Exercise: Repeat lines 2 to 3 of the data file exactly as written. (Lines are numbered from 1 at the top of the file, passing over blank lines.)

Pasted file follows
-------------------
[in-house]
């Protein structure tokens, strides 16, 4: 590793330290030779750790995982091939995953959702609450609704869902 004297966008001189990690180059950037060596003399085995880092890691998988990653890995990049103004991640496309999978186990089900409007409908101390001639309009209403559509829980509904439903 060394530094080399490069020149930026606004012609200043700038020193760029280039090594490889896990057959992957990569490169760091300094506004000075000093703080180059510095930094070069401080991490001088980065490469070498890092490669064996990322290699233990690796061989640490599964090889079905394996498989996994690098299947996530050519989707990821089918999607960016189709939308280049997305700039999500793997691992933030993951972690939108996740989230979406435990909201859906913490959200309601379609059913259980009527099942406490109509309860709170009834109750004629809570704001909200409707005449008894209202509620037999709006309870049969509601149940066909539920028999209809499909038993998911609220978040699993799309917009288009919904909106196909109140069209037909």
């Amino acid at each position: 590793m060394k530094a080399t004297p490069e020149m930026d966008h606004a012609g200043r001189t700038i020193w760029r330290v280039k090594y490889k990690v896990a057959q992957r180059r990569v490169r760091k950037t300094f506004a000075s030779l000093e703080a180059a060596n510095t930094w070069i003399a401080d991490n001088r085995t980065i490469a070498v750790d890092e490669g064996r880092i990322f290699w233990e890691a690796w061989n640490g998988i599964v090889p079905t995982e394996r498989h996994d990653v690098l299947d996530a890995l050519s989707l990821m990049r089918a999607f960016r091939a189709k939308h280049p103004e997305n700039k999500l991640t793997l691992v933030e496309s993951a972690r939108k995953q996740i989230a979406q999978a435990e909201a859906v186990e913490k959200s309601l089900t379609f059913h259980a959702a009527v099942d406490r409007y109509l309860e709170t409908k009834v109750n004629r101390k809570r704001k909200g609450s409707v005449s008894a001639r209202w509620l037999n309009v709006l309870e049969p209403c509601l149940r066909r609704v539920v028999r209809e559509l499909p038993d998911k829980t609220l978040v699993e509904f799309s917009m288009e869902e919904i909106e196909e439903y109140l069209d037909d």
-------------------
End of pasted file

């Protein structure tokens, strides 16, 4: 590793330290030779750790995982091939995953959702609450609704869902 004297966008001189990690180059950037060596003399085995880092890691998988990653890995990049103004991640496309999978186990089900409007409908101390001639309009209403559509829980509904439903 060394530094080399490069020149930026606004012609200043700038020193760029280039090594490889896990057959992957990569490169760091300094506004000075000093703080180059510095930094070069401080991490001088980065490469070498890092490669064996990322290699233990690796061989640490599964090889079905394996498989996994690098299947996530050519989707990821089918999607960016189709939308280049997305700039999500793997691992933030993951972690939108996740989230979406435990909201859906913490959200309601379609059913259980009527099942406490109509309860709170009834109750004629809570704001909200409707005449008894209202509620037999709006309870049969509601149940066909539920028999209809499909038993998911609220978040699993799309917009288009919904909106196909109140069209037909």
């Amino acid at each position: 590793m060394k530094a080399t004297p490069e020149m930026d966008h606004a012609g200043r001189t700038i020193w760029r330290v280039k090594y490889k990690v896990a057959q992957r180059r990569v490169r760091k950037t300094f506004a000075s030779l000093e703080a180059a060596n510095t930094w070069i003399a401080d991490n001088r085995t980065i490469a070498v750790d890092e490669g064996r880092i990322f290699w233990e890691a690796w061989n640490g998988i599964v090889p079905t995982e394996r498989h996994d990653v690098l299947d996530a890995l050519s989707l990821m990049r089918a999607f960016r091939a189709k939308h280049p103004e997305n700039k999500l991640t793997l691992v933030e496309s993951a972690r939108k995953q996740i989230a979406q999978a435990e909201a859906v186990e913490k959200s309601l089900t379609f059913h259980a959702a009527v099942d406490r409007y109509l309860e709170t409908k009834v109750n004629r101390k809570r704001k909200g609450s409707v005449s008894a001639r209202w509620l037999n309009v709006l309870e049969p209403c509601l149940r066909r609704v539920v028999r209809e559509l499909p038993d998911k829980t609220l978040v699993e509904f799309s917009m288009e869902e919904i909106e196909e439903y109140l069209d037909d």